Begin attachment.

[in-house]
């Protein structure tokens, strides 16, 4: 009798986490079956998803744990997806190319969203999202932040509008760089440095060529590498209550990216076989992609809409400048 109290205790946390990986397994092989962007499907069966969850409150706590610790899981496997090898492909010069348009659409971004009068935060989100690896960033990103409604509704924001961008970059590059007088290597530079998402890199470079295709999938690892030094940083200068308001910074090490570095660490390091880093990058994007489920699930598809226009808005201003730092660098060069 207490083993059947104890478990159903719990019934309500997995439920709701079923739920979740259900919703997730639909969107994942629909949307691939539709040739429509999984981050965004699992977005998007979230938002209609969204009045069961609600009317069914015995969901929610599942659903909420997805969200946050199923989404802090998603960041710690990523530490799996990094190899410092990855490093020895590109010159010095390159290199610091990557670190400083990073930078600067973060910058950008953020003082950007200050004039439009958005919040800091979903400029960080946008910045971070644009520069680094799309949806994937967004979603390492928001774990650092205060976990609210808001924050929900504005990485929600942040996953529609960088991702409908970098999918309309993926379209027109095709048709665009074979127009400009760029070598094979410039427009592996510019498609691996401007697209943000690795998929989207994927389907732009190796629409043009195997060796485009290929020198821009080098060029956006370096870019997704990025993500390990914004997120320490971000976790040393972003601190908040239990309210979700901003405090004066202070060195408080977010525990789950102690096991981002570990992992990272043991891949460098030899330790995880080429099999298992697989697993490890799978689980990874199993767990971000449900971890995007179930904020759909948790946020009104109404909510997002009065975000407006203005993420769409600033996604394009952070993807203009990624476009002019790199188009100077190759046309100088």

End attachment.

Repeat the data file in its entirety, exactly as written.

[in-house]
């Protein structure tokens, strides 16, 4: 009798986490079956998803744990997806190319969203999202932040509008760089440095060529590498209550990216076989992609809409400048 109290205790946390990986397994092989962007499907069966969850409150706590610790899981496997090898492909010069348009659409971004009068935060989100690896960033990103409604509704924001961008970059590059007088290597530079998402890199470079295709999938690892030094940083200068308001910074090490570095660490390091880093990058994007489920699930598809226009808005201003730092660098060069 207490083993059947104890478990159903719990019934309500997995439920709701079923739920979740259900919703997730639909969107994942629909949307691939539709040739429509999984981050965004699992977005998007979230938002209609969204009045069961609600009317069914015995969901929610599942659903909420997805969200946050199923989404802090998603960041710690990523530490799996990094190899410092990855490093020895590109010159010095390159290199610091990557670190400083990073930078600067973060910058950008953020003082950007200050004039439009958005919040800091979903400029960080946008910045971070644009520069680094799309949806994937967004979603390492928001774990650092205060976990609210808001924050929900504005990485929600942040996953529609960088991702409908970098999918309309993926379209027109095709048709665009074979127009400009760029070598094979410039427009592996510019498609691996401007697209943000690795998929989207994927389907732009190796629409043009195997060796485009290929020198821009080098060029956006370096870019997704990025993500390990914004997120320490971000976790040393972003601190908040239990309210979700901003405090004066202070060195408080977010525990789950102690096991981002570990992992990272043991891949460098030899330790995880080429099999298992697989697993490890799978689980990874199993767990971000449900971890995007179930904020759909948790946020009104109404909510997002009065975000407006203005993420769409600033996604394009952070993807203009990624476009002019790199188009100077190759046309100088």